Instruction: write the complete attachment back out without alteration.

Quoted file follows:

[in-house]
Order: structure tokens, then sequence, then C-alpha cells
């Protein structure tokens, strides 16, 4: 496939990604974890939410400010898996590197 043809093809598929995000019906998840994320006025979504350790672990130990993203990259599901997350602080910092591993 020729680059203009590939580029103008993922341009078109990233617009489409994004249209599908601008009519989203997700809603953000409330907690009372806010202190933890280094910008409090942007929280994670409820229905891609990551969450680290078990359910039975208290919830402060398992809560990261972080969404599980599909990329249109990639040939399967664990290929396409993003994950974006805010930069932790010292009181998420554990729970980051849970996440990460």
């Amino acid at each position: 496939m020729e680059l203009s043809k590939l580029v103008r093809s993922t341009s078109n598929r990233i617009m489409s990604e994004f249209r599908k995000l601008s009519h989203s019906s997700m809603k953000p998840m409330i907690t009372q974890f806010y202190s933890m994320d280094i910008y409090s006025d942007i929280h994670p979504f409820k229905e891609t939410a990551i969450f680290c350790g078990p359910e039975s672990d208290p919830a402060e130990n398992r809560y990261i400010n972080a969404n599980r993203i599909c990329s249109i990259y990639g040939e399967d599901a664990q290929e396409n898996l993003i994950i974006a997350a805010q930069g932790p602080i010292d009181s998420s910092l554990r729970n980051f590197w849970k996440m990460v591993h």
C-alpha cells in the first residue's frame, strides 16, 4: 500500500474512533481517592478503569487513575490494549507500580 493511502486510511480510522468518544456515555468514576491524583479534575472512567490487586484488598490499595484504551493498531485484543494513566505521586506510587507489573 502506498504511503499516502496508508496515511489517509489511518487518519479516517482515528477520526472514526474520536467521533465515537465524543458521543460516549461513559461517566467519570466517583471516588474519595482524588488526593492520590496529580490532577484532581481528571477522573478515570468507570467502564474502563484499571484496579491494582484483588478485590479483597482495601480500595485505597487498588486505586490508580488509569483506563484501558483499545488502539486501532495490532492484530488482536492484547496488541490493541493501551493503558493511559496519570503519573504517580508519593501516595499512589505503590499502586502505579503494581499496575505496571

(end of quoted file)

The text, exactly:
[in-house]
Order: structure tokens, then sequence, then C-alpha cells
């Protein structure tokens, strides 16, 4: 496939990604974890939410400010898996590197 043809093809598929995000019906998840994320006025979504350790672990130990993203990259599901997350602080910092591993 020729680059203009590939580029103008993922341009078109990233617009489409994004249209599908601008009519989203997700809603953000409330907690009372806010202190933890280094910008409090942007929280994670409820229905891609990551969450680290078990359910039975208290919830402060398992809560990261972080969404599980599909990329249109990639040939399967664990290929396409993003994950974006805010930069932790010292009181998420554990729970980051849970996440990460």
């Amino acid at each position: 496939m020729e680059l203009s043809k590939l580029v103008r093809s993922t341009s078109n598929r990233i617009m489409s990604e994004f249209r599908k995000l601008s009519h989203s019906s997700m809603k953000p998840m409330i907690t009372q974890f806010y202190s933890m994320d280094i910008y409090s006025d942007i929280h994670p979504f409820k229905e891609t939410a990551i969450f680290c350790g078990p359910e039975s672990d208290p919830a402060e130990n398992r809560y990261i400010n972080a969404n599980r993203i599909c990329s249109i990259y990639g040939e399967d599901a664990q290929e396409n898996l993003i994950i974006a997350a805010q930069g932790p602080i010292d009181s998420s910092l554990r729970n980051f590197w849970k996440m990460v591993h």
C-alpha cells in the first residue's frame, strides 16, 4: 500500500474512533481517592478503569487513575490494549507500580 493511502486510511480510522468518544456515555468514576491524583479534575472512567490487586484488598490499595484504551493498531485484543494513566505521586506510587507489573 502506498504511503499516502496508508496515511489517509489511518487518519479516517482515528477520526472514526474520536467521533465515537465524543458521543460516549461513559461517566467519570466517583471516588474519595482524588488526593492520590496529580490532577484532581481528571477522573478515570468507570467502564474502563484499571484496579491494582484483588478485590479483597482495601480500595485505597487498588486505586490508580488509569483506563484501558483499545488502539486501532495490532492484530488482536492484547496488541490493541493501551493503558493511559496519570503519573504517580508519593501516595499512589505503590499502586502505579503494581499496575505496571